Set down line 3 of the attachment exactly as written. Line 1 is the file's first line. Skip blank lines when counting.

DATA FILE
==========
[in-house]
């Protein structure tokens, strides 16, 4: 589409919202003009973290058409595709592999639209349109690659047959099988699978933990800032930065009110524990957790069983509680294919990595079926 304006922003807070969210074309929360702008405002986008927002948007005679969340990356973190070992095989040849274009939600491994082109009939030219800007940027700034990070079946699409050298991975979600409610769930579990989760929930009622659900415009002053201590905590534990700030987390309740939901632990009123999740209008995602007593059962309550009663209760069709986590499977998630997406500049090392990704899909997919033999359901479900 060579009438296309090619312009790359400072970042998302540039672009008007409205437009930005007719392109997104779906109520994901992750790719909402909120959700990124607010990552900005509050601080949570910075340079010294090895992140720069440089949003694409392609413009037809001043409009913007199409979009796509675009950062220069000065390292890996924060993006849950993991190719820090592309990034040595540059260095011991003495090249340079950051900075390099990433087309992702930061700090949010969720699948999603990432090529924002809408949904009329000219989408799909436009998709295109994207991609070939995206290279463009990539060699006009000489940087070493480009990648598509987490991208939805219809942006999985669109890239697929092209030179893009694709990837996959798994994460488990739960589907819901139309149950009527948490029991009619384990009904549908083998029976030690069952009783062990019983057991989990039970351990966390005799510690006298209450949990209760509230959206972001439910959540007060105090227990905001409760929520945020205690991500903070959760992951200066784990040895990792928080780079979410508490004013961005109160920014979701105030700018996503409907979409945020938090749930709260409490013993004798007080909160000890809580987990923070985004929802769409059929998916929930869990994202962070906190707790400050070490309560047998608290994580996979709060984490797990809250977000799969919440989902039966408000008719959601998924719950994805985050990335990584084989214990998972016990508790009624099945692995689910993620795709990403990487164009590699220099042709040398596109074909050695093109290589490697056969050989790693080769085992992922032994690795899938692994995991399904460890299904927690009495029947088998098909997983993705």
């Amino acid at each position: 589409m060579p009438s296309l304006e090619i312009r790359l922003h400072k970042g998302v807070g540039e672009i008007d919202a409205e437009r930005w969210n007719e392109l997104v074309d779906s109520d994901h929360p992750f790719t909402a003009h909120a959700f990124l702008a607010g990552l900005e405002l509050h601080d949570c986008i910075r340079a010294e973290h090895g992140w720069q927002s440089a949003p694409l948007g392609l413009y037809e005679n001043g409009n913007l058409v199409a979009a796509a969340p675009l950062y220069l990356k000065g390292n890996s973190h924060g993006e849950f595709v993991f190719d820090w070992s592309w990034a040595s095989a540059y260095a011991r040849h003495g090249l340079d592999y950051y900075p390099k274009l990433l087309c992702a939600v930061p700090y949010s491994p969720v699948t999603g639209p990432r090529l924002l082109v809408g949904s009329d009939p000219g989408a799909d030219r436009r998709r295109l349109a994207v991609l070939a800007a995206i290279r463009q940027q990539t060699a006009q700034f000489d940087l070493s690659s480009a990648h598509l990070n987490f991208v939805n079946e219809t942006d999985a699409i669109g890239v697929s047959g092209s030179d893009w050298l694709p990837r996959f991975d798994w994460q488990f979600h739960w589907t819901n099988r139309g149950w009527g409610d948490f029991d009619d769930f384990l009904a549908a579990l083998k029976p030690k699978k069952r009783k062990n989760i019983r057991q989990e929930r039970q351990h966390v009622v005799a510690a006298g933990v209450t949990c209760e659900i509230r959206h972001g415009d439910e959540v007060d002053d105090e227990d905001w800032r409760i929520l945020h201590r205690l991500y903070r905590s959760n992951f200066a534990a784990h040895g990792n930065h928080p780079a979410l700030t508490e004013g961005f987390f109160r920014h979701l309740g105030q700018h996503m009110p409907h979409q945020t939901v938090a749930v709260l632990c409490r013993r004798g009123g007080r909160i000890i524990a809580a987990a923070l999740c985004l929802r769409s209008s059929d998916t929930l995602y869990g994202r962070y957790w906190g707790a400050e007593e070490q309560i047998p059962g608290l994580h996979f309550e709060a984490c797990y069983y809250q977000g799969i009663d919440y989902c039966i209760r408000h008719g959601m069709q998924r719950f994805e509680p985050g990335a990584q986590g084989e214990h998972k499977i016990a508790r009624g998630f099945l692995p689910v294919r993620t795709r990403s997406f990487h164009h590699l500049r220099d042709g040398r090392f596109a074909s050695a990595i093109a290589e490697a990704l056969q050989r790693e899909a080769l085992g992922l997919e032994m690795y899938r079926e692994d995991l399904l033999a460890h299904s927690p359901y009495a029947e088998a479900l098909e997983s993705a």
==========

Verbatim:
């Amino acid at each position: 589409m060579p009438s296309l304006e090619i312009r790359l922003h400072k970042g998302v807070g540039e672009i008007d919202a409205e437009r930005w969210n007719e392109l997104v074309d779906s109520d994901h929360p992750f790719t909402a003009h909120a959700f990124l702008a607010g990552l900005e405002l509050h601080d949570c986008i910075r340079a010294e973290h090895g992140w720069q927002s440089a949003p694409l948007g392609l413009y037809e005679n001043g409009n913007l058409v199409a979009a796509a969340p675009l950062y220069l990356k000065g390292n890996s973190h924060g993006e849950f595709v993991f190719d820090w070992s592309w990034a040595s095989a540059y260095a011991r040849h003495g090249l340079d592999y950051y900075p390099k274009l990433l087309c992702a939600v930061p700090y949010s491994p969720v699948t999603g639209p990432r090529l924002l082109v809408g949904s009329d009939p000219g989408a799909d030219r436009r998709r295109l349109a994207v991609l070939a800007a995206i290279r463009q940027q990539t060699a006009q700034f000489d940087l070493s690659s480009a990648h598509l990070n987490f991208v939805n079946e219809t942006d999985a699409i669109g890239v697929s047959g092209s030179d893009w050298l694709p990837r996959f991975d798994w994460q488990f979600h739960w589907t819901n099988r139309g149950w009527g409610d948490f029991d009619d769930f384990l009904a549908a579990l083998k029976p030690k699978k069952r009783k062990n989760i019983r057991q989990e929930r039970q351990h966390v009622v005799a510690a006298g933990v209450t949990c209760e659900i509230r959206h972001g415009d439910e959540v007060d002053d105090e227990d905001w800032r409760i929520l945020h201590r205690l991500y903070r905590s959760n992951f200066a534990a784990h040895g990792n930065h928080p780079a979410l700030t508490e004013g961005f987390f109160r920014h979701l309740g105030q700018h996503m009110p409907h979409q945020t939901v938090a749930v709260l632990c409490r013993r004798g009123g007080r909160i000890i524990a809580a987990a923070l999740c985004l929802r769409s209008s059929d998916t929930l995602y869990g994202r962070y957790w906190g707790a400050e007593e070490q309560i047998p059962g608290l994580h996979f309550e709060a984490c797990y069983y809250q977000g799969i009663d919440y989902c039966i209760r408000h008719g959601m069709q998924r719950f994805e509680p985050g990335a990584q986590g084989e214990h998972k499977i016990a508790r009624g998630f099945l692995p689910v294919r993620t795709r990403s997406f990487h164009h590699l500049r220099d042709g040398r090392f596109a074909s050695a990595i093109a290589e490697a990704l056969q050989r790693e899909a080769l085992g992922l997919e032994m690795y899938r079926e692994d995991l399904l033999a460890h299904s927690p359901y009495a029947e088998a479900l098909e997983s993705a």